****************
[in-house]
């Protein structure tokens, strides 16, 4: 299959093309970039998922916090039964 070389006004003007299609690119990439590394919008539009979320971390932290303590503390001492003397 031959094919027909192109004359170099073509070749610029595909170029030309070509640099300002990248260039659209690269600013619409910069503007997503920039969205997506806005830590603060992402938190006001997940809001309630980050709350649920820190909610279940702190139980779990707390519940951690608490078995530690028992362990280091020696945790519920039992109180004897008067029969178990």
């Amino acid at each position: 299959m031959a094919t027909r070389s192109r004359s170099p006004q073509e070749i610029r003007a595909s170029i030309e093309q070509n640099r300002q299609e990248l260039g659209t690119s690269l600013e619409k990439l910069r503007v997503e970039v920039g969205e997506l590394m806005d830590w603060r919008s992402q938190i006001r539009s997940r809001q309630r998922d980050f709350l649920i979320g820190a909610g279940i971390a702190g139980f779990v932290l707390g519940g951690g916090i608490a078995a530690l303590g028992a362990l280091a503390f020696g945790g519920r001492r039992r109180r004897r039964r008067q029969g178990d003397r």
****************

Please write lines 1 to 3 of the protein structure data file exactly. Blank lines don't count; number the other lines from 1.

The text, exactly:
[in-house]
């Protein structure tokens, strides 16, 4: 299959093309970039998922916090039964 070389006004003007299609690119990439590394919008539009979320971390932290303590503390001492003397 031959094919027909192109004359170099073509070749610029595909170029030309070509640099300002990248260039659209690269600013619409910069503007997503920039969205997506806005830590603060992402938190006001997940809001309630980050709350649920820190909610279940702190139980779990707390519940951690608490078995530690028992362990280091020696945790519920039992109180004897008067029969178990």
């Amino acid at each position: 299959m031959a094919t027909r070389s192109r004359s170099p006004q073509e070749i610029r003007a595909s170029i030309e093309q070509n640099r300002q299609e990248l260039g659209t690119s690269l600013e619409k990439l910069r503007v997503e970039v920039g969205e997506l590394m806005d830590w603060r919008s992402q938190i006001r539009s997940r809001q309630r998922d980050f709350l649920i979320g820190a909610g279940i971390a702190g139980f779990v932290l707390g519940g951690g916090i608490a078995a530690l303590g028992a362990l280091a503390f020696g945790g519920r001492r039992r109180r004897r039964r008067q029969g178990d003397r």